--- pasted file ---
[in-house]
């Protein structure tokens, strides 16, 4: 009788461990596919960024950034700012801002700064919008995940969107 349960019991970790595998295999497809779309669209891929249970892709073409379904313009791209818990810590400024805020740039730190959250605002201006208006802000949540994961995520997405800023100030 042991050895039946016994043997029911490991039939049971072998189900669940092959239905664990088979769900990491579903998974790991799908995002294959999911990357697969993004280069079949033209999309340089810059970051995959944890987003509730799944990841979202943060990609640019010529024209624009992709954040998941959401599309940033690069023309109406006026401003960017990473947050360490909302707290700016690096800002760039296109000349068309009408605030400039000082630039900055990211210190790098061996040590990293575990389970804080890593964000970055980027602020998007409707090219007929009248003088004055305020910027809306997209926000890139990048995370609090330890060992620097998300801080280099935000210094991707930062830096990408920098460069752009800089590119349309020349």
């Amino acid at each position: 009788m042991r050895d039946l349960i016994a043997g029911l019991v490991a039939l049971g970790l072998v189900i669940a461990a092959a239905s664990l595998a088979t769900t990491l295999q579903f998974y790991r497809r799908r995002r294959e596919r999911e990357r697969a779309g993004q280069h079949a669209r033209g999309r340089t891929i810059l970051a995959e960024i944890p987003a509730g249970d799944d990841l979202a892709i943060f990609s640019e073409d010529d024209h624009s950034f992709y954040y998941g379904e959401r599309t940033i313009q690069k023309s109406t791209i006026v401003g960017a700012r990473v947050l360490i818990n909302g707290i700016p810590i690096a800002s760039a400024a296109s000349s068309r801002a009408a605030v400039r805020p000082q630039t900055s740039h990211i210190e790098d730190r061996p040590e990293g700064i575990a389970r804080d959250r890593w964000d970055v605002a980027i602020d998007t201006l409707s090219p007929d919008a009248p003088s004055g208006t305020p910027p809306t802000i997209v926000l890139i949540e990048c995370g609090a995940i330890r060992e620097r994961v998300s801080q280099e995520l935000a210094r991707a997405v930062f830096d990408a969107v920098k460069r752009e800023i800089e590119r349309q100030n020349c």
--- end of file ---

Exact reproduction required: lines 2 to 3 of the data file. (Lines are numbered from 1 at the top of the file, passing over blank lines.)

């Protein structure tokens, strides 16, 4: 009788461990596919960024950034700012801002700064919008995940969107 349960019991970790595998295999497809779309669209891929249970892709073409379904313009791209818990810590400024805020740039730190959250605002201006208006802000949540994961995520997405800023100030 042991050895039946016994043997029911490991039939049971072998189900669940092959239905664990088979769900990491579903998974790991799908995002294959999911990357697969993004280069079949033209999309340089810059970051995959944890987003509730799944990841979202943060990609640019010529024209624009992709954040998941959401599309940033690069023309109406006026401003960017990473947050360490909302707290700016690096800002760039296109000349068309009408605030400039000082630039900055990211210190790098061996040590990293575990389970804080890593964000970055980027602020998007409707090219007929009248003088004055305020910027809306997209926000890139990048995370609090330890060992620097998300801080280099935000210094991707930062830096990408920098460069752009800089590119349309020349």
């Amino acid at each position: 009788m042991r050895d039946l349960i016994a043997g029911l019991v490991a039939l049971g970790l072998v189900i669940a461990a092959a239905s664990l595998a088979t769900t990491l295999q579903f998974y790991r497809r799908r995002r294959e596919r999911e990357r697969a779309g993004q280069h079949a669209r033209g999309r340089t891929i810059l970051a995959e960024i944890p987003a509730g249970d799944d990841l979202a892709i943060f990609s640019e073409d010529d024209h624009s950034f992709y954040y998941g379904e959401r599309t940033i313009q690069k023309s109406t791209i006026v401003g960017a700012r990473v947050l360490i818990n909302g707290i700016p810590i690096a800002s760039a400024a296109s000349s068309r801002a009408a605030v400039r805020p000082q630039t900055s740039h990211i210190e790098d730190r061996p040590e990293g700064i575990a389970r804080d959250r890593w964000d970055v605002a980027i602020d998007t201006l409707s090219p007929d919008a009248p003088s004055g208006t305020p910027p809306t802000i997209v926000l890139i949540e990048c995370g609090a995940i330890r060992e620097r994961v998300s801080q280099e995520l935000a210094r991707a997405v930062f830096d990408a969107v920098k460069r752009e800023i800089e590119r349309q100030n020349c």